Concept insight:
Student should know the respiratory structures of different animals.
Solution 2
Glucose is broken down into a three carbon molecule called pyruvate in the cell cytoplasm. Pyruvate is further broken down by different ways to provide energy in various organisms.   Pyruvate is broken down in different ways in different organisms as shown below:                                                                                                                                                                
 
i.In yeast cells, during fermentation, pyruvate is converted into ethanol and carbon dioxide in the absence of oxygen.
ii. In mitochondria, breakdown of pyruvate takes place in presence of oxygen to give rise three molecules of carbon dioxide and water.
iii. Sometimes, when there is lack of oxygen, especially during vigorous activity, in our muscles, pyruvate is converted into lactic acid.
Concept insight:
Students should know various types of respiration.
Solution 3
Transport of Oxygen: The respiratory pigment, haemoglobin present in red blood cells takes up the oxygen from the air to the lungs. They, then carry the oxygen to cells and tissues which are deficient in oxygen.
Transport of carbon dioxide: Carbon Dioxide is more soluble in water. Hence, it is mostly transported from body tissues in the dissolved form in our blood plasma to lungs where it diffuses from blood to air in the lungs and then expelled out through nostrils.  
 
Concept insight:
Students should know the transportation of respiratory gases.
Solution 4
In the lungs, the wind pipe branches into bronchi which, in turn, branches into smaller tubes called bronchioles. Bronchioles have pouch like air-sacs at their ends called alveoli. Each lung contains about 300 - 350 millions of alveoli. The alveoli provides maximum surface area for exchange of gases. They have very thin walls and are surrounded by an extensive network of blood vessels to facilitate exchange of gases.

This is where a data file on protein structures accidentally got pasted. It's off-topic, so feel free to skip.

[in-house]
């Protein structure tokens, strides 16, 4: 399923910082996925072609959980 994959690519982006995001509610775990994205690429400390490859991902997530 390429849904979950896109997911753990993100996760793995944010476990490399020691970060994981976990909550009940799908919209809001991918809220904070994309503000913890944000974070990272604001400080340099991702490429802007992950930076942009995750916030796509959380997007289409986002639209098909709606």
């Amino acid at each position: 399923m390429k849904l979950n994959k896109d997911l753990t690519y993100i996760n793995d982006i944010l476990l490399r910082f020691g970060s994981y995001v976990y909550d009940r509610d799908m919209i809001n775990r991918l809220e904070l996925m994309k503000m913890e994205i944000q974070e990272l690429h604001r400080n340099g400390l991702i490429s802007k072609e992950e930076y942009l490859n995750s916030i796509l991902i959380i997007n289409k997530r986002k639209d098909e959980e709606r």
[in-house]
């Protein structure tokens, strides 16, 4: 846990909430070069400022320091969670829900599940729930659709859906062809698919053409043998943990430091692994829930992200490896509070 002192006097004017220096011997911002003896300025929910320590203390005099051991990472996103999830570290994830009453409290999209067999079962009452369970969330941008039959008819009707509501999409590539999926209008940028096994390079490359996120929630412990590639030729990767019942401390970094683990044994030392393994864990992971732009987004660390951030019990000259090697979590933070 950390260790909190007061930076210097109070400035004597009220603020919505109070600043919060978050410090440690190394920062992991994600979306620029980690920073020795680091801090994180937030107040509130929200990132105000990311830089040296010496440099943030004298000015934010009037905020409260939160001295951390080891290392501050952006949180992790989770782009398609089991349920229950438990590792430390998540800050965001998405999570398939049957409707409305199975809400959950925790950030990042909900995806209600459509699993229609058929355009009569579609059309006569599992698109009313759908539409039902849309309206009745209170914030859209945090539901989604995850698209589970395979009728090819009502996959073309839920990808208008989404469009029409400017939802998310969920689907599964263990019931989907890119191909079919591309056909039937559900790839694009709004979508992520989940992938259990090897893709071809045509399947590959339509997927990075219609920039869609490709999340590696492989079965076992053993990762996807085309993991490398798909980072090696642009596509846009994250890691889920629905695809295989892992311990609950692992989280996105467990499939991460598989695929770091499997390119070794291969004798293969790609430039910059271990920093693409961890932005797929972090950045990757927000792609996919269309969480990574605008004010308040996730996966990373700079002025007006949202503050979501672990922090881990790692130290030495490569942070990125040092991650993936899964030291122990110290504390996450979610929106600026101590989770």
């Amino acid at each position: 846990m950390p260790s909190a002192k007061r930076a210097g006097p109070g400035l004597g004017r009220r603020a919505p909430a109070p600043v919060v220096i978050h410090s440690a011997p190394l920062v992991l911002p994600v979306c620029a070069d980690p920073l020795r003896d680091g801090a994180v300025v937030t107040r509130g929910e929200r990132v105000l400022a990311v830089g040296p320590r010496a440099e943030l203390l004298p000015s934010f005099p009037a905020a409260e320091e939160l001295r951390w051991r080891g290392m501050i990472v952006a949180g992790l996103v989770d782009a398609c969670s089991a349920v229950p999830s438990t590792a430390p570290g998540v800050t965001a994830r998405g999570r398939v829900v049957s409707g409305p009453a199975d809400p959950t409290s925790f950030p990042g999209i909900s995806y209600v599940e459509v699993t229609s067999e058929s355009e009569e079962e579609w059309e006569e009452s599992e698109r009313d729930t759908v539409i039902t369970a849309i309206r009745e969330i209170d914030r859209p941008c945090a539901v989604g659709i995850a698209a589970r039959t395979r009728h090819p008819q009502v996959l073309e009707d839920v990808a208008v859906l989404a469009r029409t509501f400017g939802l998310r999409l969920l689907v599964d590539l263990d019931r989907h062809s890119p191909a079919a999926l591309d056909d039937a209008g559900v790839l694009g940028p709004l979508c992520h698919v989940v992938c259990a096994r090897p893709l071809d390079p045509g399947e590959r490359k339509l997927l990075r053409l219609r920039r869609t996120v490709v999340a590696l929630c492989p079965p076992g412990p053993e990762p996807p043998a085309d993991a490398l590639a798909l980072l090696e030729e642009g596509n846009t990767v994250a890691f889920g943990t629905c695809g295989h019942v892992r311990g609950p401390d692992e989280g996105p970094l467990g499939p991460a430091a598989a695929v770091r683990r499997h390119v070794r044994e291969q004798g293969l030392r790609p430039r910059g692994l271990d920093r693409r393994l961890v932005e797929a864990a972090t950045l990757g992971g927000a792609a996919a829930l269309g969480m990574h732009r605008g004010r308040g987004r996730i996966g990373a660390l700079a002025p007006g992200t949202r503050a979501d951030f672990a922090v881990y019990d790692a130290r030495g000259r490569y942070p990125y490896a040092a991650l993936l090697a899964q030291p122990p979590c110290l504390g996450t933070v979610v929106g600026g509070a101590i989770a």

Concept insight:
  Remember the structure of human respiratory system.

Chapter 6 - Life Processes Excercise 110

Solution 1
The main components of the transport system in human beings are the heart, blood, and blood vessels. 
(i) Heart receives deoxygenated blood from the various body parts of the body and sends this impure blood to the lungs for oxygenation. After receiving the oxygenated blood, it pumps oxygenated blood to all the parts of the body.  
(ii) Blood helps in the transport of oxygen, nutrients, CO2, and nitrogenous wastes throughout the body. WBCs protect the body against infections and diseases.  
(iii) The blood vessels (arteries, veins, and capillaries) help in circulating the blood throughout the body.    
 
Concept insight:
Student should know the structure and functions of human transport system.
Solution 2
Warm-blooded animals such as birds and mammals maintain a constant body temperature by cooling themselves when they are in a hotter environment and by warming their bodies when they are in a cooler environment. It is therefore necessary to separate oxygenated and deoxygenated blood to maintain efficient supply of oxygen into the body. Hence, these animals require more oxygen (O2) for more cellular respiration so that they can produce more energy to maintain their body temperature.  
 
Concept insight:
Students should know the difference between warm blooded and cold blooded organisms.
Solution 3
The transport system in highly organised plants is composed of vascular tissues, xylem and phloem.
Xylem helps to conduct water and minerals obtained from the soil to the rest of the plant. Phloem transports food materials from the leaves to different parts of the plant body.
 
Concept insight:
Remember the various vascular tissues, their components and their functions.
Solution 4

The plants take in water containing dissolved minerals from the soil through their roots. The roots of a plant have hairs called root hairs which absorb water and minerals from the soil. The root hairs are directly in contact with the film of water in-between the soil particles  Water and dissolved minerals get into the root hairs by the process of diffusion. The water and minerals absorbed by the root hairs from the soil pass from cell to cell by osmosis through the epidermis, root cortex, endodermis and reach the root xylem.

The xylem vessels of the root of the plant are connected to the xylem vessels of its stem. So, the water containing dissolved minerals enters from the root xylem vessels into stem xylem vessels. The xylem vessels of the stem branch into the leaves of the plants. So, the water and minerals carried by the xylem vessels in the stem reach the leaves through the branched xylem vessels which enter from the petiole (stalk of the leaf) into each and every part of the leaf. In this way, the water and minerals from the soil reach through the root and stem to the leaves of the plant.